Last night, GOP presidential candidate Mitt Romney's Massachusetts victory rally speech was marked by an interruption. Undocumented youth attending the event held up posters, which said, "Veto Romney, Not the DREAM Act," and before the night was over, they cut the Republican off once more with an important question.
The DREAM Act was legislation meant to provide residency for the undocumented, on the grounds that they arrived in the U.S. before they turned 18, and that they graduated from a U.S. high school. Congress has periodically obstructed the bill. Romney has said publically that, as president, he would veto the Dream Act.
When Romney paused during a sentence, one of the pro-DREAM Act youth in attendance demanded, "Why would you veto the DREAM Act, sir?" He and his friends then proceeded to shout, "We love this country. We want to serve this country."
After initial bewilderment on the part of Romney's staff, security proceeded aggressively to rip the protesters' posters from their hands. Romney, meanwhile, hesitated for a moment, listening to the shouts.
Self-proclaimed "DREAMer" Lucy Allain, who came out as undocumented, recalled encountering Romney and getting a frosty response from the GOP hopeful when she told him about her residency status.
That came as no surprise to other DREAMers; Romney has consistently displayed anti-Latino sentiment, and drawn outrage with his proposed self-deportation policy, which is based, in short, on the arrogant and discriminatory idea that if the government makes things miserable enough for the undocumented they will simply go 'home.'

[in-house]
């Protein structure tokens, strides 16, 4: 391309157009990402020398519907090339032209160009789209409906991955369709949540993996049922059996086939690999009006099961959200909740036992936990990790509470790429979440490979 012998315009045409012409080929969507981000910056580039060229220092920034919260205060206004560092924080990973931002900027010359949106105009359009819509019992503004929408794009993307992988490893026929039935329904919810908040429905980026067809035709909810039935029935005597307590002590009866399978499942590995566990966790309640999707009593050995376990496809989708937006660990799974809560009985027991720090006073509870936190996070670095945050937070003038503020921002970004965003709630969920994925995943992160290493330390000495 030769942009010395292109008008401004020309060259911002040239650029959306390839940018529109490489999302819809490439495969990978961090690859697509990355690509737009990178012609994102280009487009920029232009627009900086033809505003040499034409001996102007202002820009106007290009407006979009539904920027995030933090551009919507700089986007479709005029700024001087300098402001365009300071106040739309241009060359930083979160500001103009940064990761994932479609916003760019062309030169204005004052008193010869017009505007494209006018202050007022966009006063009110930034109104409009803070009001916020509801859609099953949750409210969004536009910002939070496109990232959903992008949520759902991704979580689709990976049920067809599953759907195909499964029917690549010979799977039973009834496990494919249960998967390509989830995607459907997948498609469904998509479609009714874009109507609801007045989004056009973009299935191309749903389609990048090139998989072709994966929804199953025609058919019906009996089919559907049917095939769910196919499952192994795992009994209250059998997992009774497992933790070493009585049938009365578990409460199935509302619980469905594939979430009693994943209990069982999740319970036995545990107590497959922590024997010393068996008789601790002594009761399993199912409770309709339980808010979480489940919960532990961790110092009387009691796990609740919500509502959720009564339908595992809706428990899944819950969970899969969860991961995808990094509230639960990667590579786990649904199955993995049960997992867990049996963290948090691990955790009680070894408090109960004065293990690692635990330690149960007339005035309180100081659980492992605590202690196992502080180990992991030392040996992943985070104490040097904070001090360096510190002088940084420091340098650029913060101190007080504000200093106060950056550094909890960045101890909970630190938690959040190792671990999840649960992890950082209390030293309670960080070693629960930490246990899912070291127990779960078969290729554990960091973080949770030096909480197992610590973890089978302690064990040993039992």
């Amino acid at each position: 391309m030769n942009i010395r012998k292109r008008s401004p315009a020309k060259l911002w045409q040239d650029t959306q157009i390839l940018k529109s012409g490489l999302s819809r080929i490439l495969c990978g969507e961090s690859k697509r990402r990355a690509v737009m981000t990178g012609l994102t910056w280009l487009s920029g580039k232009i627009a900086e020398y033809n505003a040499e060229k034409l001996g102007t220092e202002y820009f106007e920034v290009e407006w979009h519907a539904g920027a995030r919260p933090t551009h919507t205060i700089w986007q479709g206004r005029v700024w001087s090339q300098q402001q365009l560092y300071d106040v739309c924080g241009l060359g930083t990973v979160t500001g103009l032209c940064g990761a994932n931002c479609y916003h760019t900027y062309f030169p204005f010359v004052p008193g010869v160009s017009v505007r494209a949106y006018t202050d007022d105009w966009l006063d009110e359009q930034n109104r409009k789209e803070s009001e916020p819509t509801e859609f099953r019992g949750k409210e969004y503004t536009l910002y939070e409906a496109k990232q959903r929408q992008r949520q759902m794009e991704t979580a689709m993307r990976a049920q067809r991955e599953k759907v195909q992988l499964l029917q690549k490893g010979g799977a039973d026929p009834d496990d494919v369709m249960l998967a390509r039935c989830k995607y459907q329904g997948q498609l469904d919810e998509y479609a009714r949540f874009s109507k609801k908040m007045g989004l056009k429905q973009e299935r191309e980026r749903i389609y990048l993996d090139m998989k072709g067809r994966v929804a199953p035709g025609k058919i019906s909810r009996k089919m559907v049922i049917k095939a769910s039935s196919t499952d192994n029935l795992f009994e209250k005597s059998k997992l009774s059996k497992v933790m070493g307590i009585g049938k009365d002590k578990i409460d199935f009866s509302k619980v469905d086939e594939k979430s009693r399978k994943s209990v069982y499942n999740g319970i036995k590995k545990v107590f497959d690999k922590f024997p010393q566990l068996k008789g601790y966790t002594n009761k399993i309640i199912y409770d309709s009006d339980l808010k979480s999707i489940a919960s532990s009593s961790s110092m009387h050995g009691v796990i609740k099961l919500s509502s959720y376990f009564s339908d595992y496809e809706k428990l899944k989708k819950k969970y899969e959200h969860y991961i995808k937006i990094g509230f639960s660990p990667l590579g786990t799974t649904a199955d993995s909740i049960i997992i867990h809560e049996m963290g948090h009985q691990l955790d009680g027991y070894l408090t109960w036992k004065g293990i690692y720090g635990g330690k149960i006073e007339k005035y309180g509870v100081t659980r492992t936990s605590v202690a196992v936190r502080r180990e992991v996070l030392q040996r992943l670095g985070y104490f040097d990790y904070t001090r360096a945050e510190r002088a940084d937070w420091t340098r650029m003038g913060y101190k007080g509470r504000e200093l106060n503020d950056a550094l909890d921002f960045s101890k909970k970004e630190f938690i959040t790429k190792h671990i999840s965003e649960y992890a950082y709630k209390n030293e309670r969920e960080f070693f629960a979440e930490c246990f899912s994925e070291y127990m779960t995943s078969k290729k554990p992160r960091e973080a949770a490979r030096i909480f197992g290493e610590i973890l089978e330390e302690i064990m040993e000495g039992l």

Though Romney last night spoke about "American promises" and "the need to fix the economy," issues that are important to Latinos, as well as all Americans, his stands on immigration have helped push Latinos further and further away from the Republican Party. Polls show the voters overwhelmingly favoring Democrats.
Many in the Latino communities see resent what they see as the increasingly racist and anti-immigrant stands taken by Republicans.
Latino support for the GOP is falling far below the 44 percent level it was at when George Bush was first elected President. A party that abandons them can only expect to lose their support, they say.
A new poll, reported Politico, shows President Obama carrying the support of Latinos by a rate of six to one. That record will make a powerful difference in many states, despite the fact that the Massachusetts Latino population is only 9.6 percent.
Photo: Students Emmanuel Catalan (left) and Jean Cocco protest Romney's position on the DREAM Act. Charles Dharapak/AP Photos